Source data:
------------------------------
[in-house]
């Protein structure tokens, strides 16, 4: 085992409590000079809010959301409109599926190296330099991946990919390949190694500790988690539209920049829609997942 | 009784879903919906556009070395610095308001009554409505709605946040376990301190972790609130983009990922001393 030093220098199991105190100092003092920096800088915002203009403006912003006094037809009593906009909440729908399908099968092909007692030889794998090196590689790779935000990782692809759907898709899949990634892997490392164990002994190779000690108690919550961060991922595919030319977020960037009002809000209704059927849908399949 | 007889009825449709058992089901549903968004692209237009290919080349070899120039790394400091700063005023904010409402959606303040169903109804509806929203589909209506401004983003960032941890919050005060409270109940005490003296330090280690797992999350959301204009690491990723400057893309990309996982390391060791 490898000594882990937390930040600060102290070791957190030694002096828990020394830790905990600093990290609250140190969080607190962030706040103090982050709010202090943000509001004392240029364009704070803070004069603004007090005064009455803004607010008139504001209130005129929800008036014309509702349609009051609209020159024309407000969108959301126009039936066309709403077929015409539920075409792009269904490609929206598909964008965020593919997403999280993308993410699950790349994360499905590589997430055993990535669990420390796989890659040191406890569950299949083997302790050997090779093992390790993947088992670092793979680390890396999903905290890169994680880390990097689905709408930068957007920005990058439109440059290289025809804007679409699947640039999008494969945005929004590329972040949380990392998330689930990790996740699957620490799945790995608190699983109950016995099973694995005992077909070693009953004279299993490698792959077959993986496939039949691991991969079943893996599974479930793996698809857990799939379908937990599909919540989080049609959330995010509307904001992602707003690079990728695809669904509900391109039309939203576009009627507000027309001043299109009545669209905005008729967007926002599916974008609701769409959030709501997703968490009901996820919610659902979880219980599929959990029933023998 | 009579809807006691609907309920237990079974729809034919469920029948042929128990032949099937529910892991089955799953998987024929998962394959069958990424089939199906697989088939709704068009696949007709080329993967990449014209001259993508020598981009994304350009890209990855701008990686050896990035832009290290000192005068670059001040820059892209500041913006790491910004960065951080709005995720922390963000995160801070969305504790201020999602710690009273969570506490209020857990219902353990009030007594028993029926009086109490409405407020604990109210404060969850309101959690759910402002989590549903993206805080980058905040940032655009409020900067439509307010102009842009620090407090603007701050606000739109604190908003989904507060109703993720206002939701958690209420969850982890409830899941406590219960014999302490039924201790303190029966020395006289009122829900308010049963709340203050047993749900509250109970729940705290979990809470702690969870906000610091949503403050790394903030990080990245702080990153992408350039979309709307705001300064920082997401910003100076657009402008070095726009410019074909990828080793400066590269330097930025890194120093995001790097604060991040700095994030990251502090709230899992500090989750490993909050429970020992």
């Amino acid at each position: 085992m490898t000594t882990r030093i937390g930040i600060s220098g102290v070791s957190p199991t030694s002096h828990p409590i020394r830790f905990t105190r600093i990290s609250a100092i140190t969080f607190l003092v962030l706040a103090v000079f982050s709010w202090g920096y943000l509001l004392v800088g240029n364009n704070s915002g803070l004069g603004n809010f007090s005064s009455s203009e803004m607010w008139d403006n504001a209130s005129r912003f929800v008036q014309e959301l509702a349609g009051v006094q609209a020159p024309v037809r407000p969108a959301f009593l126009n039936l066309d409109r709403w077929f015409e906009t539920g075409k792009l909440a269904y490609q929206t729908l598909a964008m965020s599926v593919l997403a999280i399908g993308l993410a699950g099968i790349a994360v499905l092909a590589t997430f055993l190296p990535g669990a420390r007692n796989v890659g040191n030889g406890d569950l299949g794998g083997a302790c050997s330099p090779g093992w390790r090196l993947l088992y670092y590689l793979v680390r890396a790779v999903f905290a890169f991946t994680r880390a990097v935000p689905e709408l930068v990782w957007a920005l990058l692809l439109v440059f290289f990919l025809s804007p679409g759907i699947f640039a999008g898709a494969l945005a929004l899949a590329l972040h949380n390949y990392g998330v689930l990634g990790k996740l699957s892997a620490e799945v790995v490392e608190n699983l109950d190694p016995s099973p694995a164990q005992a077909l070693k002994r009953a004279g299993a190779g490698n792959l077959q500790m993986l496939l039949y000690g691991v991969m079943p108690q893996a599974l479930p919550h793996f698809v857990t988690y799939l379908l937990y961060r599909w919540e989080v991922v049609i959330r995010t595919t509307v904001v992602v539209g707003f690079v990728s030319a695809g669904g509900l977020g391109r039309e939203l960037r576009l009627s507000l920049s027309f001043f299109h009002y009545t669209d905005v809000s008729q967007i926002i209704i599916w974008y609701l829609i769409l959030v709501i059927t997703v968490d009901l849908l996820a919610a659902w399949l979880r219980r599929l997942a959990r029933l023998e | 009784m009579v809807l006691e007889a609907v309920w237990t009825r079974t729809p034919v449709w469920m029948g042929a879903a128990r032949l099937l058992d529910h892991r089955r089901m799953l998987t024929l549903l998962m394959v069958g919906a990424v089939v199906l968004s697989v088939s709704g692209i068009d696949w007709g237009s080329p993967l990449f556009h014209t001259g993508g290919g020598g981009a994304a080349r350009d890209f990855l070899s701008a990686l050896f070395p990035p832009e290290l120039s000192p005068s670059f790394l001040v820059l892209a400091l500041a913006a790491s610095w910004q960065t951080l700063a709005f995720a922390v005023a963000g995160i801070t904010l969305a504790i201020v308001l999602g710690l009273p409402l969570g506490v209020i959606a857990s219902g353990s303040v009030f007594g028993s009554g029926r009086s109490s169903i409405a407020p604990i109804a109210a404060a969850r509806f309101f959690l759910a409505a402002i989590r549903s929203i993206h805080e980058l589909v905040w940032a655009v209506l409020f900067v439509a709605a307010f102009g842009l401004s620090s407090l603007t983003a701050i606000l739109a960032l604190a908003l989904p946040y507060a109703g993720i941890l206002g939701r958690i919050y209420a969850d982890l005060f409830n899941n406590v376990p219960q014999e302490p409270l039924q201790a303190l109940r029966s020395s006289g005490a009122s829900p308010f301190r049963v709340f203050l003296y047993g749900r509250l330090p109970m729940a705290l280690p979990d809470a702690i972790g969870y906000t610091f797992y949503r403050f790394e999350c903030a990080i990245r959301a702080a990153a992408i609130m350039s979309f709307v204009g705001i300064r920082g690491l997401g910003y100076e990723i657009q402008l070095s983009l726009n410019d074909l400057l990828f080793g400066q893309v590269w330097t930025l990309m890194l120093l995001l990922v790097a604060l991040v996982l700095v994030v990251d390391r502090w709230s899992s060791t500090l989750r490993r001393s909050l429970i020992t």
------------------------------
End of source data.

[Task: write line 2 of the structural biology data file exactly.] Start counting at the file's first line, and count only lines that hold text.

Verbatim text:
């Protein structure tokens, strides 16, 4: 085992409590000079809010959301409109599926190296330099991946990919390949190694500790988690539209920049829609997942 | 009784879903919906556009070395610095308001009554409505709605946040376990301190972790609130983009990922001393 030093220098199991105190100092003092920096800088915002203009403006912003006094037809009593906009909440729908399908099968092909007692030889794998090196590689790779935000990782692809759907898709899949990634892997490392164990002994190779000690108690919550961060991922595919030319977020960037009002809000209704059927849908399949 | 007889009825449709058992089901549903968004692209237009290919080349070899120039790394400091700063005023904010409402959606303040169903109804509806929203589909209506401004983003960032941890919050005060409270109940005490003296330090280690797992999350959301204009690491990723400057893309990309996982390391060791 490898000594882990937390930040600060102290070791957190030694002096828990020394830790905990600093990290609250140190969080607190962030706040103090982050709010202090943000509001004392240029364009704070803070004069603004007090005064009455803004607010008139504001209130005129929800008036014309509702349609009051609209020159024309407000969108959301126009039936066309709403077929015409539920075409792009269904490609929206598909964008965020593919997403999280993308993410699950790349994360499905590589997430055993990535669990420390796989890659040191406890569950299949083997302790050997090779093992390790993947088992670092793979680390890396999903905290890169994680880390990097689905709408930068957007920005990058439109440059290289025809804007679409699947640039999008494969945005929004590329972040949380990392998330689930990790996740699957620490799945790995608190699983109950016995099973694995005992077909070693009953004279299993490698792959077959993986496939039949691991991969079943893996599974479930793996698809857990799939379908937990599909919540989080049609959330995010509307904001992602707003690079990728695809669904509900391109039309939203576009009627507000027309001043299109009545669209905005008729967007926002599916974008609701769409959030709501997703968490009901996820919610659902979880219980599929959990029933023998 | 009579809807006691609907309920237990079974729809034919469920029948042929128990032949099937529910892991089955799953998987024929998962394959069958990424089939199906697989088939709704068009696949007709080329993967990449014209001259993508020598981009994304350009890209990855701008990686050896990035832009290290000192005068670059001040820059892209500041913006790491910004960065951080709005995720922390963000995160801070969305504790201020999602710690009273969570506490209020857990219902353990009030007594028993029926009086109490409405407020604990109210404060969850309101959690759910402002989590549903993206805080980058905040940032655009409020900067439509307010102009842009620090407090603007701050606000739109604190908003989904507060109703993720206002939701958690209420969850982890409830899941406590219960014999302490039924201790303190029966020395006289009122829900308010049963709340203050047993749900509250109970729940705290979990809470702690969870906000610091949503403050790394903030990080990245702080990153992408350039979309709307705001300064920082997401910003100076657009402008070095726009410019074909990828080793400066590269330097930025890194120093995001790097604060991040700095994030990251502090709230899992500090989750490993909050429970020992």